To explain this, first we need to look at the distinction between “direct” and “indirect” survey techniques. Under the name direct techniques we can group tools such as a Total Station (TS), hand-measured drawing, global navigation satellite systems (GNSS), etc. because interpretation and selection are actively made at the point of capture. They provide differentiated datasets relying on the surveyor understanding the extent and depiction of the subject to be mapped at the time of survey (Blake et al. s.d.). Indirect techniques, such as photogrammetry and 3D laser scanning are characterized by recording large amounts of undifferentiated data at the point of capture. Further processing and selection from that data, is done off-site (Blake et al. s.d.).

This distinction is an important one to make because it clearly explains the selection mechanism behind both techniques. However, when misinterpreted, it seems that when and where this selection finally is made is without consequence. In a recently published article the director of preservation studies at the Texas University, Brent Fortenberry, writes: “While the investigative component remains constant, digital technology moves the moment of documentation translation from the point of contact with the building into a third space—the studio or lab” (2019). This is not the case. Like I have argued above, the investigative component does not remain constant, because in most cases we are only investigating approximations of the surfaces – and not the objects itself.

Looking into the tradition of the German school of Building Archaeology, we see that surveying through close observation (in contrast to remote optical sensing) is much more than just a means of recording information, it is regarded as a research method as such (Busen et al. 2017). In fact their precursor Manfred Schuller is extremely critical towards the use of indirect measuring techniques to be applied for the metric survey of built heritage. He states that “the fundamental problem is that the analysis is separated from the object, so that one of the basic rules of building archaeology is not fulfilled” (2002). He warns that “this violation will take its revenge!”(ibid, 15). With the basic rule, he refers to his belief that “measuring and drawing must always take place on site in a combined process [as] only this approach sharpens the eye for critical observations and forces the mind to go to work.” (ibid, 11).

Personally, I plead for a holistic approach that combines the benefits of optical sensing techniques, with those of close observation and hand measurements (De Vos 2017). Although this seems all to obvious, in practise the use of combined methods are not a commonplace. We have reached a point in which we are travelling at two speeds. While not so long ago, surveying and research (understanding) was more or less interrelated, and thus taking place at the same speed, we now need to remind ourselves that although technology has offered a quick alternative – a price-affective and highly automated recording – the understanding of heritage and the creation of a comprehensive (historical) narrative does not come overnight. The two processes are detached and travel at a different speed. Although seductive we should be aware not to succumb to a prioritisation of digital 3D data acquisition over added heritage knowledge results. The use of technology should lead not so much to faster research but to better research.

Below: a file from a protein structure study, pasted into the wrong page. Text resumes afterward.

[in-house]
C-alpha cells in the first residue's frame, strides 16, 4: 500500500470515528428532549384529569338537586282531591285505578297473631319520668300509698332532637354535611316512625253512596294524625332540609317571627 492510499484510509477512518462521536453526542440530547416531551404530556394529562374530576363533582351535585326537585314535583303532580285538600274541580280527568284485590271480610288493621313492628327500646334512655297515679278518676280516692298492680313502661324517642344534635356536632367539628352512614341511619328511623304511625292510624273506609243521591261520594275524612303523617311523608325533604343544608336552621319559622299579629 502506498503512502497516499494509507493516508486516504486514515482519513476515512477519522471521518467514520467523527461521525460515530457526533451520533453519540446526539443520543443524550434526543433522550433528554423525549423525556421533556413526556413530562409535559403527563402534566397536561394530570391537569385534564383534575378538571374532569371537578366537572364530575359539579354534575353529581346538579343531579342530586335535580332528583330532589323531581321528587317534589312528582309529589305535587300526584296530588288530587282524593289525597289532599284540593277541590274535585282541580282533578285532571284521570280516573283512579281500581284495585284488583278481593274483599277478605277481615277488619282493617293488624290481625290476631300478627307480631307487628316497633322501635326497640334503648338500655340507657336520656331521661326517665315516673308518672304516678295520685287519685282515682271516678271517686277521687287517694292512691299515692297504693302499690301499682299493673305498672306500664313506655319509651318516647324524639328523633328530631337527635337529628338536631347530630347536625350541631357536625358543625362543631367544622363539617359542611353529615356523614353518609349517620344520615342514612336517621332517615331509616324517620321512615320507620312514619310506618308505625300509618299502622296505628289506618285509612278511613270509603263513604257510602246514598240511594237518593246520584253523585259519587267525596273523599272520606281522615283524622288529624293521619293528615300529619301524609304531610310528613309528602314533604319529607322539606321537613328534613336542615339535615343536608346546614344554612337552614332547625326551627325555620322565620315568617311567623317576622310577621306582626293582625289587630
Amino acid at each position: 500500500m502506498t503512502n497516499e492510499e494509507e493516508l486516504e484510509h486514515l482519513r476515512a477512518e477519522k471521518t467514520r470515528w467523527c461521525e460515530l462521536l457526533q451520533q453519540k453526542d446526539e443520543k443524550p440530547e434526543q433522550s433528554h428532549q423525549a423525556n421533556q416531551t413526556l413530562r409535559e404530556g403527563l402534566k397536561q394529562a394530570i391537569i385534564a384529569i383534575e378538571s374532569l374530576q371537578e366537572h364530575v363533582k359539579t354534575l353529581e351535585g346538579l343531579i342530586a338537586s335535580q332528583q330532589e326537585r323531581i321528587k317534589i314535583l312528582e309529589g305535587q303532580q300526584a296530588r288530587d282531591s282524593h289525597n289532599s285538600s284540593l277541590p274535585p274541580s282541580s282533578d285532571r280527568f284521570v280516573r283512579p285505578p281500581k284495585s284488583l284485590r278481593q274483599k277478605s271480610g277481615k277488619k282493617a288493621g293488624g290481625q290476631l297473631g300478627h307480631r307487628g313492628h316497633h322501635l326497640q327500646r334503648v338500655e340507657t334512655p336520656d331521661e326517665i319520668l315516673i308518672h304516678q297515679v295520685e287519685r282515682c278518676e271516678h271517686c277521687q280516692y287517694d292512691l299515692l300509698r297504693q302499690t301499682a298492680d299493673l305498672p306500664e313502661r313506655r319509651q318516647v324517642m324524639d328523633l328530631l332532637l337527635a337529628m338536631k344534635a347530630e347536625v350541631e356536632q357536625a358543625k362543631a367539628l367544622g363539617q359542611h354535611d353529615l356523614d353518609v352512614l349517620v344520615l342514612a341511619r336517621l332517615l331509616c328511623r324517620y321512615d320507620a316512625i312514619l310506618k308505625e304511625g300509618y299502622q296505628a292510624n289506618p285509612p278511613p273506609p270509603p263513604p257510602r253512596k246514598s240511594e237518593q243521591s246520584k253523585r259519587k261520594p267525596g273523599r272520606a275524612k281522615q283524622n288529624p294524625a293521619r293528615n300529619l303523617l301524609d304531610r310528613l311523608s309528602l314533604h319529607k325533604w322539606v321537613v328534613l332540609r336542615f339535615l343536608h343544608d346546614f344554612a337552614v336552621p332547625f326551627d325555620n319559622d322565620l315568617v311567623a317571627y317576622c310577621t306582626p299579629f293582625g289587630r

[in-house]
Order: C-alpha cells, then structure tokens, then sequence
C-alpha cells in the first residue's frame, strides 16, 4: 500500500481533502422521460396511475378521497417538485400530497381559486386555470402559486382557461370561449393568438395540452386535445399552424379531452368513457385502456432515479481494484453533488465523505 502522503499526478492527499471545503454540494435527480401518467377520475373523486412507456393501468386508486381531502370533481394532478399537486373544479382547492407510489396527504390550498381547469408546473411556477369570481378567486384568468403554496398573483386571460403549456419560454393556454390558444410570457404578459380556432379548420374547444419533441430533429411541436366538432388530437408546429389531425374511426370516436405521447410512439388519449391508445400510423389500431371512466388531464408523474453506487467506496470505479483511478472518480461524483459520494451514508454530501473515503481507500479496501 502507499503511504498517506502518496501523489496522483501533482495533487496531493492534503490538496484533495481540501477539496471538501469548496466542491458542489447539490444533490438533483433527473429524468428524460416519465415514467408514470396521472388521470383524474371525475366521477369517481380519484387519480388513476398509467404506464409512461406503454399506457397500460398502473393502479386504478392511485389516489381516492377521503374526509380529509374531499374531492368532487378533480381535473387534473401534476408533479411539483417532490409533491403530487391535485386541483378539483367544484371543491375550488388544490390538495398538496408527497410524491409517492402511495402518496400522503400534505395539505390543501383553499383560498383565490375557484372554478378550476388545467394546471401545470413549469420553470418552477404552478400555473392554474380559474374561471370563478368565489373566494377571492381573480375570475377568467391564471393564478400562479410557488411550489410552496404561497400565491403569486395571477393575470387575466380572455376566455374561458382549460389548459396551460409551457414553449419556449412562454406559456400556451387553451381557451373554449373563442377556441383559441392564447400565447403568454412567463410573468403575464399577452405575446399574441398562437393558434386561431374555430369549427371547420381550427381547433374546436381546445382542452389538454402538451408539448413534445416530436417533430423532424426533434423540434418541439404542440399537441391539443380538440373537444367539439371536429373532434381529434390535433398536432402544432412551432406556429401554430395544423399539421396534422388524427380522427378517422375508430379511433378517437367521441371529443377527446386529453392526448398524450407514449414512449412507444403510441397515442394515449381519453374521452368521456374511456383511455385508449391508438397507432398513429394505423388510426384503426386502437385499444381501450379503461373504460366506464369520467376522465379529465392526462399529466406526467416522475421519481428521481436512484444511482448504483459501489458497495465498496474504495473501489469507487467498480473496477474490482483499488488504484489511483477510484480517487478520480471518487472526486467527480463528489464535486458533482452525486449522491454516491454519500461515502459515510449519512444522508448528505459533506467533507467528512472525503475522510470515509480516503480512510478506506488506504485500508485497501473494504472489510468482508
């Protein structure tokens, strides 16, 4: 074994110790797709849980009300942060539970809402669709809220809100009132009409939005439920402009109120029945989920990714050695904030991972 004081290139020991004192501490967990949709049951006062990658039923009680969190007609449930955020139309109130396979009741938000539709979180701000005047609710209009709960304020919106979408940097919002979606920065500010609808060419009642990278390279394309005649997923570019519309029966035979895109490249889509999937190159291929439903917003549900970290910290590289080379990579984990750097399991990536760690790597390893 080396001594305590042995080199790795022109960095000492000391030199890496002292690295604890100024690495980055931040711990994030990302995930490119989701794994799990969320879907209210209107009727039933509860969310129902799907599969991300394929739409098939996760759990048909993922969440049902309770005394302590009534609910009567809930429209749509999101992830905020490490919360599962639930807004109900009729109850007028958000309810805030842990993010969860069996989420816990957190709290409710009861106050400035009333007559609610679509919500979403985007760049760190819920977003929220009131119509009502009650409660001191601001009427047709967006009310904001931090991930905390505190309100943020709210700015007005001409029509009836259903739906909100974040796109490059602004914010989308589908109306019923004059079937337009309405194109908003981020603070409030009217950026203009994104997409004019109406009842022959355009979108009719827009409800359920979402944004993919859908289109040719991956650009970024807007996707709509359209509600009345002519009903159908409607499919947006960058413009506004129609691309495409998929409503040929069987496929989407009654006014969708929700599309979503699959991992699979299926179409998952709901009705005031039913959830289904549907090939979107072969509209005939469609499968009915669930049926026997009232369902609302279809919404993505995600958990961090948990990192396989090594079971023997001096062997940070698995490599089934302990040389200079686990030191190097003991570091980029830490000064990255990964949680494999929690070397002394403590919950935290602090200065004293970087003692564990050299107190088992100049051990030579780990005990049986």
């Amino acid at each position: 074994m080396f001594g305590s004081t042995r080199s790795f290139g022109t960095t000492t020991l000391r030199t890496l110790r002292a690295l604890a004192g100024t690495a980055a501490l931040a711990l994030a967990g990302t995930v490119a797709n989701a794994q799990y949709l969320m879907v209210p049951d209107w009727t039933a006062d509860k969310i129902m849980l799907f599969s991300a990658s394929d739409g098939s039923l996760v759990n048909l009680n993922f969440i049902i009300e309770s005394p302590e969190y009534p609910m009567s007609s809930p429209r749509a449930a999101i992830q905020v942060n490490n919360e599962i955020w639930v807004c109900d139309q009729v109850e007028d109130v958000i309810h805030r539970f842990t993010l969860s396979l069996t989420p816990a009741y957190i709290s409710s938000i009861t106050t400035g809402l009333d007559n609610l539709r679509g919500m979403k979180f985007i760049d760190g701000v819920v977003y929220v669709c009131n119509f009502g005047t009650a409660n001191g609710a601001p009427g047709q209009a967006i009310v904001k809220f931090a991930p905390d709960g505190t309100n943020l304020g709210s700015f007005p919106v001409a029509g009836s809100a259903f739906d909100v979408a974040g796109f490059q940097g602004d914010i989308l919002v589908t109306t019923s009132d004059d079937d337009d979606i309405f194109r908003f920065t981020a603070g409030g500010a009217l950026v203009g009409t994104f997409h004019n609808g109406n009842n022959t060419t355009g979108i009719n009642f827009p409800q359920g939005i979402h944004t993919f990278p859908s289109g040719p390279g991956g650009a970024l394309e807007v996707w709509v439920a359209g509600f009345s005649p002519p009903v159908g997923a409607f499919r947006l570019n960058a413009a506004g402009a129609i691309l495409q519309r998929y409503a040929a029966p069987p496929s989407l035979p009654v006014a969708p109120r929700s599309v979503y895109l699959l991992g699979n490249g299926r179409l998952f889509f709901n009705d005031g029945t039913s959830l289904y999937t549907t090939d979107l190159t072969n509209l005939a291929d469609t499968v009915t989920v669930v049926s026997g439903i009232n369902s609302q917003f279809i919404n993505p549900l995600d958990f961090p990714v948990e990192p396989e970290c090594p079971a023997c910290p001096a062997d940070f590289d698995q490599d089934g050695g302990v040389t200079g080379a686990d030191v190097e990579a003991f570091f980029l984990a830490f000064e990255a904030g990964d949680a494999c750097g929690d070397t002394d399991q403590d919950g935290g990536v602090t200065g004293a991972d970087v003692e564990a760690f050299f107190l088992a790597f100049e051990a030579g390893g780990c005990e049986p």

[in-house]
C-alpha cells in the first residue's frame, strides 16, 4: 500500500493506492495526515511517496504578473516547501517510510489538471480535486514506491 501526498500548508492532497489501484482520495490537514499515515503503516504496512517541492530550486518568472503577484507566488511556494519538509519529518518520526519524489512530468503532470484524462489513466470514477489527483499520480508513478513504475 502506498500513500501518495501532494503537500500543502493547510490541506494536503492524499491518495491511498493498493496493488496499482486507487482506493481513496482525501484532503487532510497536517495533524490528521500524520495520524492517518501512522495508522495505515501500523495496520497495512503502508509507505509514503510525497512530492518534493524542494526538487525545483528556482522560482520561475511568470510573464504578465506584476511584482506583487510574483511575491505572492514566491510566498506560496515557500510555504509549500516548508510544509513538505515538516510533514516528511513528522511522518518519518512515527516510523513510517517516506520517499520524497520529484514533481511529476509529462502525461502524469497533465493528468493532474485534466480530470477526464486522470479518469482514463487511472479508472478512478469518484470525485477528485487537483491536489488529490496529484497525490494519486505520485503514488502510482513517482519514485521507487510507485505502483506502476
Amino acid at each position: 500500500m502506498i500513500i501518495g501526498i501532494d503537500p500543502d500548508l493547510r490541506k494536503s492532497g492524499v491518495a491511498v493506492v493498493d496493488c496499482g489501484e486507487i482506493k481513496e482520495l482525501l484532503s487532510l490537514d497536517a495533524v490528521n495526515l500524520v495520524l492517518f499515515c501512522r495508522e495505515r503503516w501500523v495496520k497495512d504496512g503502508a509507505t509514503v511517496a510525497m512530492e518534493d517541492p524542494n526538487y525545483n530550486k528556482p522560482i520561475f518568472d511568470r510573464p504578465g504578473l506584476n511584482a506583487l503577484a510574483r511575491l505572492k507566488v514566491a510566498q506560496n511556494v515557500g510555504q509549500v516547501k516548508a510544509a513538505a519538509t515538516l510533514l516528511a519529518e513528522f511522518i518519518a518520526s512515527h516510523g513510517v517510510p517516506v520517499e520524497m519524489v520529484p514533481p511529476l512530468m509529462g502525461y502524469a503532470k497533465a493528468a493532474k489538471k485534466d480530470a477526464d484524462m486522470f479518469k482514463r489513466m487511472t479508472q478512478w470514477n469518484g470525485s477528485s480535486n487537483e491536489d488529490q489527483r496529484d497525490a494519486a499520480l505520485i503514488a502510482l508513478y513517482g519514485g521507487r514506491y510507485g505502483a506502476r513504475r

Blake, B., Lunnon, S., Bedford, J., Andrews, D., Becket, N., Thomason, B., s.d. Metric Survey for Heritage Documentation, Documentation for Conservation, A manual for teaching Metric Survey Skills, English Heritage, Getty Conservation Institute [unpublished]. [online:]

Busen, T., Knechtel, M., Knobling, C., Nagel, E., Schuller, M., Todt, B., 2017. Bauaufnahme, Munchen.

De Vos, P.J. 2017. “Documenting for Posterity: Advocating the Use of Advanced Recording Techniques for Documentation in the Field of Building Archaeology”. ISPRS Annals of Photogrammetry, Remote Sensing and Spatial Information Sciences, IV-2/W2, 59–65.

De Vos, P.J., 2022. “Reflection on the use of a Total Station and Hand-Measured Drawing for the Metric Survey of Built Heritage”; in:, B. Blake, M. Santana & A. Vandezande (ed.), 20 Years of Archdoc at the Raymond Lemaire International Centre for Conservation, Leiden [in press].

Fortenberry, B., 2019. “Digital Documentation in Historic Preservation Education and Research: Prospects and Perils”, Preservation Education & Research, 11, 81-116.

International Council on Monuments and Sites, 1996. Principles for the recording of monuments, groups of buildings and sites. Sofia. [online:]

International Council on Monuments and Sites, 1990. Metric Survey Guide to recording historic buildings, London.

Letellier, R., Schmid, W., & Leblanc, F., 2007. Recording, Documentation, and Information Management for the Conservation of Heritage Places: Guiding Principles. Los Angeles.

Rączkowski, Włodzimierz. 2020. “Power and/or Penury of Visualizations: Some Thoughts on Remote Sensing Data and Products in Archaeology”, Remote Sensing 12 (18): 2996.

Schuller, M., 2002. Building Archaeology, ICOMOS VII, Lipp GmbH, München.

The London charter for the computer-based visualisation of cultural heritage, 2009. [online:]

Tylman, W., 2018. “Computer Science and Philosophy: Did Plato Foresee Object-Oriented Programming?” Found. Sci., 23, 59–172.

Verhoeven, G., 2019a. “The 3D datafication of cultural heritage: more than just a flash in the pan?”, keynote presentation, at: The 27th CIPA Heritage Documentation international symposium “Documenting the past for a better future”, Avila.

Verhoeven, G., 2019b. “Resolving some spatial resolution issues – Part 2: When diffraction takes over”, AARGNEWS, 59, 12–23.